Gratefulness, like mindfulness or yoga, is an awareness practice and a way of training, deepening, and directing our attention. The point is not to become an expert in grateful living—never wavering from a grateful outlook—but to recognize that gratefulness can offer us a “touchstone” for life (especially in difficult times) where we can return our awareness again and again in order to shift or expand our perspective. Like other forms of practice, gratefulness makes us more resilient and flexible, and also offers a way to frame and learn from everything that unfolds in our lives. Through practicing over time, we gradually become more and more able to recognize the opportunity in every moment. Practice helps us to deliver on presence, and being present leads to so much else that is beneficial.

If you have a moment, enjoy this lovely video to welcome you into your day with gratitude and love.

How to handle toxic people…

fault

Do you  have any difficult people in your life? Chances are you can’t force them to be less toxic, but there are steps you can take to be less bothered by the encounter. In this article by Christine Carter, she suggests, among other things, that showing mercy to this difficult person will rebound to you:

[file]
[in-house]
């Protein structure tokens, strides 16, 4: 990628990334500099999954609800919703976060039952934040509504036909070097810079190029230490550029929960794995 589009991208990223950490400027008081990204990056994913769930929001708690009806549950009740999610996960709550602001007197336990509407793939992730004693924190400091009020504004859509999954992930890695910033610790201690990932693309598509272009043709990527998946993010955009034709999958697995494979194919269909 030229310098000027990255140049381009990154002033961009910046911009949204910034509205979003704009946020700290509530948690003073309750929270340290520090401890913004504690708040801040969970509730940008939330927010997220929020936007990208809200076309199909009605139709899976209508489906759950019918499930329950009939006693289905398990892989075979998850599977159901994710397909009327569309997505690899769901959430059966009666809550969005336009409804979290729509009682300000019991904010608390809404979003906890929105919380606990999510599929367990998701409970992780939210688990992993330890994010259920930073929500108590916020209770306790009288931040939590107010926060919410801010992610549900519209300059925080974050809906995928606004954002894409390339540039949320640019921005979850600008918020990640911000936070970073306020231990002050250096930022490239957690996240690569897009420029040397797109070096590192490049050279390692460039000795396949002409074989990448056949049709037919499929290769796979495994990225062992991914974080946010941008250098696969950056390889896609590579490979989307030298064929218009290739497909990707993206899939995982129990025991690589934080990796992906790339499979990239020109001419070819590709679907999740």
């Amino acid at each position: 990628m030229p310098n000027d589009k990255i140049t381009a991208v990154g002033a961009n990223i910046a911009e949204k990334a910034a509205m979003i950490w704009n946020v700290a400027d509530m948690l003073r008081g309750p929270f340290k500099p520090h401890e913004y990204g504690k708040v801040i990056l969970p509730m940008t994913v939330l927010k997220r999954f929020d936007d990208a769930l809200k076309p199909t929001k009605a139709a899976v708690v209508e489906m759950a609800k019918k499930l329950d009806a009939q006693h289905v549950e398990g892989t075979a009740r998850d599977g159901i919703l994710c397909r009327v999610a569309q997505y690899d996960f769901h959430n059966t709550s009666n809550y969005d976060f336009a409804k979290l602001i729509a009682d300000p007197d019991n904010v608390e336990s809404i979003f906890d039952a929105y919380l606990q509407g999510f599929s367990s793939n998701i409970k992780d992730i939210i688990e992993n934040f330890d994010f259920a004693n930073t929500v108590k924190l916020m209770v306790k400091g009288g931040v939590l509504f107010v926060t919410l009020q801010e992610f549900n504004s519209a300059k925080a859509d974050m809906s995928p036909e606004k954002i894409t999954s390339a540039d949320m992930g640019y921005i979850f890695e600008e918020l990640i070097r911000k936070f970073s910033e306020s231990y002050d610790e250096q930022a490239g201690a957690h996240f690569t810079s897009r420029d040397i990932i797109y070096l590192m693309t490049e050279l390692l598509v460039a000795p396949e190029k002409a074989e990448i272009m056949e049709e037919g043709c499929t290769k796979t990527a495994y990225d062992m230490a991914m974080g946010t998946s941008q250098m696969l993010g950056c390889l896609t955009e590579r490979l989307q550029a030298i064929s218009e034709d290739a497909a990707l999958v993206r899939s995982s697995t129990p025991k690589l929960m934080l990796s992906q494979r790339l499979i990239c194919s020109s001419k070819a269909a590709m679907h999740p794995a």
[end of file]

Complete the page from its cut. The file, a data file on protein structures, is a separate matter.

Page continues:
Anne Lamott defines mercy as radical kindness bolstered by forgiveness, and it allows us to alter a communication dynamic, even when we are interacting with someone mired in anger or fear or jealousy. We do this by offering them a gift from our heart. You probably won’t be able to get rid of your negative thoughts about them, and you won’t be able to change them, but you can make an effort to be a loving person. Can you buy them a cup of coffee? Can you hold space for their suffering? Can you send a loving-kindness meditation their way?

Forgiveness takes this kindness to a whole new level. I used to think I couldn’t really forgive someone who’d hurt me until they’d asked for forgiveness, preferably in the form of a moving and remorseful apology letter.

But I’ve learned that to heal ourselves we must forgive whether or not we’re asked for forgiveness, and whether or not the person is still hurting us. When we do, we feel happier and more peaceful. This means that you might need to forgive the other person at the end of every day—or, on bad days, every hour. Forgiveness is an ongoing practice, not a one-time deal.